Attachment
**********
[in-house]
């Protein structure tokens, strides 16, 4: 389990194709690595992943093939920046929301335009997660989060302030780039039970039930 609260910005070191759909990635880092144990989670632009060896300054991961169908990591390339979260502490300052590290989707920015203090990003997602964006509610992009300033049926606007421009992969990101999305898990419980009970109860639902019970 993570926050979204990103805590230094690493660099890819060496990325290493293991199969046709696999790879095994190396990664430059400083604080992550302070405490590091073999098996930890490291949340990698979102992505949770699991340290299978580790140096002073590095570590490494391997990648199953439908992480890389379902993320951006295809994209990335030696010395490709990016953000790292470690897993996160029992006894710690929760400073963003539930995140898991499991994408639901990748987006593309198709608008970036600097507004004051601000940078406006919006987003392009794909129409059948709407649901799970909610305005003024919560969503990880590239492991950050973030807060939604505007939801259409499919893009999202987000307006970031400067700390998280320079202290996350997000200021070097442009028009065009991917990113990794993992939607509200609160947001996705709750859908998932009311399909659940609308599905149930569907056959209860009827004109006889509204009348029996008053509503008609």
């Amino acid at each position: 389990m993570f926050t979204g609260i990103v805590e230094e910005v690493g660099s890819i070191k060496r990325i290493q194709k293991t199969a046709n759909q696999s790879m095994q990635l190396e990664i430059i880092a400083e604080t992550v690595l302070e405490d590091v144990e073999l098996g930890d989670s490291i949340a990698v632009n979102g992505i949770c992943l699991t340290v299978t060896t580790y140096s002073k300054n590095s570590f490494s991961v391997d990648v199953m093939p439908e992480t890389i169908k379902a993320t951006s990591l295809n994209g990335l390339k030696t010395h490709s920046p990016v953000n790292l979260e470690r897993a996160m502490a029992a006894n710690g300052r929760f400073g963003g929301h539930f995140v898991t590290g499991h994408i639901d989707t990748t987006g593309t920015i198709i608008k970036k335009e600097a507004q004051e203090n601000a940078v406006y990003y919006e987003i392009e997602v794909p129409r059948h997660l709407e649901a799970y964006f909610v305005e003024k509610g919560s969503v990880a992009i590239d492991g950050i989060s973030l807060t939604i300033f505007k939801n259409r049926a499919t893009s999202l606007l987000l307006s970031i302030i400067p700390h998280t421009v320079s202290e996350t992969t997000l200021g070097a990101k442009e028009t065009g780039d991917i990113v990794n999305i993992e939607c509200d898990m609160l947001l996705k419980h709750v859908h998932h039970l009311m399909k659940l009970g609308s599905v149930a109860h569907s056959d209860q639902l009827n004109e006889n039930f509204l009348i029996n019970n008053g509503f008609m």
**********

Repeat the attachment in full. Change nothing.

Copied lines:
[in-house]
């Protein structure tokens, strides 16, 4: 389990194709690595992943093939920046929301335009997660989060302030780039039970039930 609260910005070191759909990635880092144990989670632009060896300054991961169908990591390339979260502490300052590290989707920015203090990003997602964006509610992009300033049926606007421009992969990101999305898990419980009970109860639902019970 993570926050979204990103805590230094690493660099890819060496990325290493293991199969046709696999790879095994190396990664430059400083604080992550302070405490590091073999098996930890490291949340990698979102992505949770699991340290299978580790140096002073590095570590490494391997990648199953439908992480890389379902993320951006295809994209990335030696010395490709990016953000790292470690897993996160029992006894710690929760400073963003539930995140898991499991994408639901990748987006593309198709608008970036600097507004004051601000940078406006919006987003392009794909129409059948709407649901799970909610305005003024919560969503990880590239492991950050973030807060939604505007939801259409499919893009999202987000307006970031400067700390998280320079202290996350997000200021070097442009028009065009991917990113990794993992939607509200609160947001996705709750859908998932009311399909659940609308599905149930569907056959209860009827004109006889509204009348029996008053509503008609």
């Amino acid at each position: 389990m993570f926050t979204g609260i990103v805590e230094e910005v690493g660099s890819i070191k060496r990325i290493q194709k293991t199969a046709n759909q696999s790879m095994q990635l190396e990664i430059i880092a400083e604080t992550v690595l302070e405490d590091v144990e073999l098996g930890d989670s490291i949340a990698v632009n979102g992505i949770c992943l699991t340290v299978t060896t580790y140096s002073k300054n590095s570590f490494s991961v391997d990648v199953m093939p439908e992480t890389i169908k379902a993320t951006s990591l295809n994209g990335l390339k030696t010395h490709s920046p990016v953000n790292l979260e470690r897993a996160m502490a029992a006894n710690g300052r929760f400073g963003g929301h539930f995140v898991t590290g499991h994408i639901d989707t990748t987006g593309t920015i198709i608008k970036k335009e600097a507004q004051e203090n601000a940078v406006y990003y919006e987003i392009e997602v794909p129409r059948h997660l709407e649901a799970y964006f909610v305005e003024k509610g919560s969503v990880a992009i590239d492991g950050i989060s973030l807060t939604i300033f505007k939801n259409r049926a499919t893009s999202l606007l987000l307006s970031i302030i400067p700390h998280t421009v320079s202290e996350t992969t997000l200021g070097a990101k442009e028009t065009g780039d991917i990113v990794n999305i993992e939607c509200d898990m609160l947001l996705k419980h709750v859908h998932h039970l009311m399909k659940l009970g609308s599905v149930a109860h569907s056959d209860q639902l009827n004109e006889n039930f509204l009348i029996n019970n008053g509503f008609m």